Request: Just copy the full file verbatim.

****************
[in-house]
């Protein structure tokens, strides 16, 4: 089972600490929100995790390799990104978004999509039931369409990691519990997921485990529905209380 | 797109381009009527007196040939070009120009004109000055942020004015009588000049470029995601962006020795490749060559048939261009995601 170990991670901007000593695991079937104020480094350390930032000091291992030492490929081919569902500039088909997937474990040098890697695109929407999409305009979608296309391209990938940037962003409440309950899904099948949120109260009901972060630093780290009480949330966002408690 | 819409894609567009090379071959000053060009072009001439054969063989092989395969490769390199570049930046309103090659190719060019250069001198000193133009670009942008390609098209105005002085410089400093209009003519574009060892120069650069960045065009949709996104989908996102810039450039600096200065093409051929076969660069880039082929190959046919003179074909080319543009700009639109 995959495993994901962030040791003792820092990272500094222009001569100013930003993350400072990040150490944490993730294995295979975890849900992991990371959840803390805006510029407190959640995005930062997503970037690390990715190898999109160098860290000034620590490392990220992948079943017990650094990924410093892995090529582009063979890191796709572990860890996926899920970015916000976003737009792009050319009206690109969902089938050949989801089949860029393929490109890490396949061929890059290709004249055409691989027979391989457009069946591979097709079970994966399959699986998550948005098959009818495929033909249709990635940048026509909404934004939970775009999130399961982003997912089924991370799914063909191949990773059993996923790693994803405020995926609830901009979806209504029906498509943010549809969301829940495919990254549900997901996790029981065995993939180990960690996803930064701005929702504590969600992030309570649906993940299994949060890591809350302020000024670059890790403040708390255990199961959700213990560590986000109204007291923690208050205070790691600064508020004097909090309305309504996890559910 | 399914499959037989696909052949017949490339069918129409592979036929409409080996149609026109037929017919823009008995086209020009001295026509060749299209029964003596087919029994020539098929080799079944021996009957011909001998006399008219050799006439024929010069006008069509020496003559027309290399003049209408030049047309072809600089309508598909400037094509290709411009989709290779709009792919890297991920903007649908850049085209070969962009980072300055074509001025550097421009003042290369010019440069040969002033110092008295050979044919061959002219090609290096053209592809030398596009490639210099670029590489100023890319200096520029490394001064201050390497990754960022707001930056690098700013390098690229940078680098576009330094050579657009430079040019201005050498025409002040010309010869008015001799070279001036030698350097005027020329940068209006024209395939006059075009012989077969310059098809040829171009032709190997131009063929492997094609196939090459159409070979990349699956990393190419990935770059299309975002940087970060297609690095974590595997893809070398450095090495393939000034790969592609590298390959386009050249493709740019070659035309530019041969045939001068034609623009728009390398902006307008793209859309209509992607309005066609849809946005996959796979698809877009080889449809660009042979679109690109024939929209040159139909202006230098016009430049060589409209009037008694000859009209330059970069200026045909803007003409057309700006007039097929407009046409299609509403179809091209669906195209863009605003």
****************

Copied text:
[in-house]
């Protein structure tokens, strides 16, 4: 089972600490929100995790390799990104978004999509039931369409990691519990997921485990529905209380 | 797109381009009527007196040939070009120009004109000055942020004015009588000049470029995601962006020795490749060559048939261009995601 170990991670901007000593695991079937104020480094350390930032000091291992030492490929081919569902500039088909997937474990040098890697695109929407999409305009979608296309391209990938940037962003409440309950899904099948949120109260009901972060630093780290009480949330966002408690 | 819409894609567009090379071959000053060009072009001439054969063989092989395969490769390199570049930046309103090659190719060019250069001198000193133009670009942008390609098209105005002085410089400093209009003519574009060892120069650069960045065009949709996104989908996102810039450039600096200065093409051929076969660069880039082929190959046919003179074909080319543009700009639109 995959495993994901962030040791003792820092990272500094222009001569100013930003993350400072990040150490944490993730294995295979975890849900992991990371959840803390805006510029407190959640995005930062997503970037690390990715190898999109160098860290000034620590490392990220992948079943017990650094990924410093892995090529582009063979890191796709572990860890996926899920970015916000976003737009792009050319009206690109969902089938050949989801089949860029393929490109890490396949061929890059290709004249055409691989027979391989457009069946591979097709079970994966399959699986998550948005098959009818495929033909249709990635940048026509909404934004939970775009999130399961982003997912089924991370799914063909191949990773059993996923790693994803405020995926609830901009979806209504029906498509943010549809969301829940495919990254549900997901996790029981065995993939180990960690996803930064701005929702504590969600992030309570649906993940299994949060890591809350302020000024670059890790403040708390255990199961959700213990560590986000109204007291923690208050205070790691600064508020004097909090309305309504996890559910 | 399914499959037989696909052949017949490339069918129409592979036929409409080996149609026109037929017919823009008995086209020009001295026509060749299209029964003596087919029994020539098929080799079944021996009957011909001998006399008219050799006439024929010069006008069509020496003559027309290399003049209408030049047309072809600089309508598909400037094509290709411009989709290779709009792919890297991920903007649908850049085209070969962009980072300055074509001025550097421009003042290369010019440069040969002033110092008295050979044919061959002219090609290096053209592809030398596009490639210099670029590489100023890319200096520029490394001064201050390497990754960022707001930056690098700013390098690229940078680098576009330094050579657009430079040019201005050498025409002040010309010869008015001799070279001036030698350097005027020329940068209006024209395939006059075009012989077969310059098809040829171009032709190997131009063929492997094609196939090459159409070979990349699956990393190419990935770059299309975002940087970060297609690095974590595997893809070398450095090495393939000034790969592609590298390959386009050249493709740019070659035309530019041969045939001068034609623009728009390398902006307008793209859309209509992607309005066609849809946005996959796979698809877009080889449809660009042979679109690109024939929209040159139909202006230098016009430049060589409209009037008694000859009209330059970069200026045909803007003409057309700006007039097929407009046409299609509403179809091209669906195209863009605003």